How visual art shapes our political, moral compass


Collegian | Trin Bonner

DJ Vicente, Staff Reporter

Visual art remains one of society’s most valued means of communication, spreading ideologies through methods beyond the need for words or sound.

The value of visual art is especially important in shining light on issues plaguing communities affected by injustice through its ability to spark change through images.


“Art can be more powerful than a pamphlet … or a statement that you get with these bullet points as to why you should vote a political way,” said Emily Moore, associate professor of art history at Colorado State University. “There’s something more visceral about seeing visual arts.”

As an art history professor specializing in Native American and American art, Moore shared perspectives on the effects of art on politics as well as global perspectives.

In this year’s midterm elections, it’s important to understand the ways visual art acts as a catalyst for change against injustice and how the outreach of art can affect the personal politics of a voter.

“It’s the art that goes deep on the human visceral level.” -Emily Moore, CSU associate professor of art history

Moore mentioned numerous historic pieces that exemplified sentiments of community struggle on national and international fronts. Each piece brings light to issues affecting the people of the time.

Moore also mentioned the political stances artists can take through their artwork. In one instance, Moore pointed to “The Problem We All Live With,” an iconic Norman Rockwell painting. According to The Kennedy Center website, Rockwell’s painting is a “a visual commentary on segregation and the problem of racism in America.”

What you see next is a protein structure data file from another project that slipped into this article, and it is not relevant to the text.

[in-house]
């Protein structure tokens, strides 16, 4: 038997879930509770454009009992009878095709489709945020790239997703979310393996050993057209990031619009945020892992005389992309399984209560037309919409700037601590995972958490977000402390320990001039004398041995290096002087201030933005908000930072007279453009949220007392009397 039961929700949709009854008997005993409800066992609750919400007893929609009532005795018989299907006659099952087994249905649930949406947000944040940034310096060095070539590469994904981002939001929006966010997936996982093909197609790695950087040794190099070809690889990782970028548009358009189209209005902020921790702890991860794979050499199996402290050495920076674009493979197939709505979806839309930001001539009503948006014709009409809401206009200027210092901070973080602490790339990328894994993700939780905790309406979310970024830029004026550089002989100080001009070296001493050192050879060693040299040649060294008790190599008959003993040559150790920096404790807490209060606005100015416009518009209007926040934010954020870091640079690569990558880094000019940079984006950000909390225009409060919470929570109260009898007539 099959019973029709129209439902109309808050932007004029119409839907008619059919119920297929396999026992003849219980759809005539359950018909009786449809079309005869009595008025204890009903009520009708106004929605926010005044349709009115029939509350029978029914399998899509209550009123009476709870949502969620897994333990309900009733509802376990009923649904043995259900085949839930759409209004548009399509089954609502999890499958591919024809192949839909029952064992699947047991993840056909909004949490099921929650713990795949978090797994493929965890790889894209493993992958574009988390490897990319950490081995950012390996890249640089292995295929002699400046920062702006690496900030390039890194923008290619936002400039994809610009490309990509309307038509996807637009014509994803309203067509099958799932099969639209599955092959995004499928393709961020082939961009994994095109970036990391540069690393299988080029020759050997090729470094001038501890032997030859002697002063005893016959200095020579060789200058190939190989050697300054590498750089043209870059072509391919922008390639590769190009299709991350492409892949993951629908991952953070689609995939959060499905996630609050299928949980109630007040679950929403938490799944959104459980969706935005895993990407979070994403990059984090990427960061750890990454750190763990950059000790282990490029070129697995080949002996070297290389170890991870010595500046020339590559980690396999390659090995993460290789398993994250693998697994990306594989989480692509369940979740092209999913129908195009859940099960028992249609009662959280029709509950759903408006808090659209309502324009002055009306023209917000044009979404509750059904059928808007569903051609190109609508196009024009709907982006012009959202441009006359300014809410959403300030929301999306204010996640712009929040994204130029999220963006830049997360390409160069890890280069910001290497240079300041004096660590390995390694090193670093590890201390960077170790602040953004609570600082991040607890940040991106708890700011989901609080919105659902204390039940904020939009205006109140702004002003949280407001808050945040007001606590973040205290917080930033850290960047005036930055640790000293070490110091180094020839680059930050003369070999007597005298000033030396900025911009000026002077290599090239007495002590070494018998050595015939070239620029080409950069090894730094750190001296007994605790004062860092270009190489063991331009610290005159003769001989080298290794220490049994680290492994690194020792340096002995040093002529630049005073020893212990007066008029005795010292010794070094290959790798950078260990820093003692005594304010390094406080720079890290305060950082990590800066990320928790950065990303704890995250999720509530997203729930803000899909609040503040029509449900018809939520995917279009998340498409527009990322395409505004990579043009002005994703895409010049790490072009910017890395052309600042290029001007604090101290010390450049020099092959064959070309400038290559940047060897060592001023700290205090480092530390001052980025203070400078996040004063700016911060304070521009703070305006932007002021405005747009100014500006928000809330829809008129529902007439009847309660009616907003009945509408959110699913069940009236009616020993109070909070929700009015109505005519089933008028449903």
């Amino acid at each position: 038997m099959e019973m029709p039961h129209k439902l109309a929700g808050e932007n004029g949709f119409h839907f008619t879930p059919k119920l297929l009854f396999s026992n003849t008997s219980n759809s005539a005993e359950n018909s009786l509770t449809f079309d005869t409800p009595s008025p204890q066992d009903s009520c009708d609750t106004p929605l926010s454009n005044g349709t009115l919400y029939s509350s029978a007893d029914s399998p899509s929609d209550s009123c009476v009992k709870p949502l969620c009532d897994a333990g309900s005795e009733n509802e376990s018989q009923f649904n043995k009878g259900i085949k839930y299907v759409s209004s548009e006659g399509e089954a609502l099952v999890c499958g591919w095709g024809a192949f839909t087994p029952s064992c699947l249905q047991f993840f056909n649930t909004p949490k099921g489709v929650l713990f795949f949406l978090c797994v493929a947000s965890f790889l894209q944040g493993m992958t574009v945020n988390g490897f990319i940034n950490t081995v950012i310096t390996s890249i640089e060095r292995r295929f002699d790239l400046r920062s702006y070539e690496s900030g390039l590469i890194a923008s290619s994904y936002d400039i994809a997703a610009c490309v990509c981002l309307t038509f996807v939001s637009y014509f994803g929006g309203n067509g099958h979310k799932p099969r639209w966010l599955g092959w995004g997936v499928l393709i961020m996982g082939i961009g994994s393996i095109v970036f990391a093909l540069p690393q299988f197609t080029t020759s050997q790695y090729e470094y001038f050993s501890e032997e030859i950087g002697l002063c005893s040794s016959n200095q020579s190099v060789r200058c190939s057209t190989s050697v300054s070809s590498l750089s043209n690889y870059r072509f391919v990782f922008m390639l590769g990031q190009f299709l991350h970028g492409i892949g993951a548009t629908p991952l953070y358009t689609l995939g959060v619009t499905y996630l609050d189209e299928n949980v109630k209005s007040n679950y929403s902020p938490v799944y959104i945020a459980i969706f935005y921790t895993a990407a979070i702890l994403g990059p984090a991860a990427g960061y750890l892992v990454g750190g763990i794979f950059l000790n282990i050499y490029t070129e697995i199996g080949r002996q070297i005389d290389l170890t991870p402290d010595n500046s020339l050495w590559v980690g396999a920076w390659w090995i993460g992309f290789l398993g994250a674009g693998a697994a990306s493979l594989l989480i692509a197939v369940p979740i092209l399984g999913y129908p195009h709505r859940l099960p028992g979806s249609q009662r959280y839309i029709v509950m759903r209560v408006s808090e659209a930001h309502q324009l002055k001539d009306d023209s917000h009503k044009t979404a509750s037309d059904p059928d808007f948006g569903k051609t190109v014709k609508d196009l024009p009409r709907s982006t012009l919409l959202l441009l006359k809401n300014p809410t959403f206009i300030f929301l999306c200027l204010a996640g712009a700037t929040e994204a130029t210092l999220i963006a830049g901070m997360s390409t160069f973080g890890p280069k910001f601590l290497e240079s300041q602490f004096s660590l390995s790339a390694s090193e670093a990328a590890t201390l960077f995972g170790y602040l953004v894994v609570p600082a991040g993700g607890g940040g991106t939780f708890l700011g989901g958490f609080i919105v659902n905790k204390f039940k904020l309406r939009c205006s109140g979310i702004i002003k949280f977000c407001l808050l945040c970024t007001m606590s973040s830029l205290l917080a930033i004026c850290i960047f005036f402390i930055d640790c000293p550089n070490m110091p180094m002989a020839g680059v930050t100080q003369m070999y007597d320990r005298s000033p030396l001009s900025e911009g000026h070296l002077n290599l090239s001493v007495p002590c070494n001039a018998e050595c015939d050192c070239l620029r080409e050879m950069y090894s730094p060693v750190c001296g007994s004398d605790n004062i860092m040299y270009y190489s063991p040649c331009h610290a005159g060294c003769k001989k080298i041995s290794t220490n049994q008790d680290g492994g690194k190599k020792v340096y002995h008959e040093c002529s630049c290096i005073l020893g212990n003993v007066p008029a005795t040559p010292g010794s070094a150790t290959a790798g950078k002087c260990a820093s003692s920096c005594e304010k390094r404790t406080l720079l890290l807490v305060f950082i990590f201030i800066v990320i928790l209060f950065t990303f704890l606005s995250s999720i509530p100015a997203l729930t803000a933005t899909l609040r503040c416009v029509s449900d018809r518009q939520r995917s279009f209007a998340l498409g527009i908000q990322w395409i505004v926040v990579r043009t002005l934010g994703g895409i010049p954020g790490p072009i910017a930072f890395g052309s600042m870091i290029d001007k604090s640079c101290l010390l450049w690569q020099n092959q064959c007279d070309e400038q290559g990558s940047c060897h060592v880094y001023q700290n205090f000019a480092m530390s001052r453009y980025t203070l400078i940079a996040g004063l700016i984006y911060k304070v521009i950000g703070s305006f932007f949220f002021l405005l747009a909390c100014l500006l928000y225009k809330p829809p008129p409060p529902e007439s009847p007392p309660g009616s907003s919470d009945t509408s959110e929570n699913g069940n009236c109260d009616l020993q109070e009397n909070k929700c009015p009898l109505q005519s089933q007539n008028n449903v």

“There’s something more human about seeing this kind of depiction … all the choices that the artist made … and there’s something really powerful about that I think makes a human connection other political platforms can’t,” Moore said.

Moore mentioned “We Can Do It!,” J. Howard Miller’s piece depicting Rosie the Riveter, a strong working woman, something that became much more common when the piece was advertised during World War II. The piece by Miller has become “one of the most famous icons of World War II,” according to the National Museum of American History website.

Moore also detailed the interpretation of Pablo Picasso’s “Guernica,” a renowned anti-war piece made in response to the bombing of Guernica in the Spanish Civil War, depicting the devastating effects war wreaks on ordinary people. According to the Pablo Picasso website, the piece is “a perpetual reminder of the tragedies of war, an anti-war symbol and an embodiment of peace.”

The genesis of “Guernica” stems from the tragedy of the effects of conflict on a regular person, something shared with a number of pieces depicting similar messages. Moore mentioned how the depiction of tragedy within these pieces can be seen as “cathartic” for an artist.


“That’s definitely the catalyst for a lot of great art some kind of horrendous tragedy someone’s wrestling with how to think about,” Moore said.

Visual art, while not necessarily political in its conception, deals with the fibers of how its creator perceives and is affected by an issue or event, spawning an outburst of change in audiences by what Moore called “visceral human connection.”

The effect of art that enters the political sphere is that of deep human emotion, affecting the political sphere and the leanings of voters through emotional appeal toward an issue.

“It’s the art that goes deep on the human visceral level,” Moore said.

Reach DJ Vicente at or on Twitter @DeejMako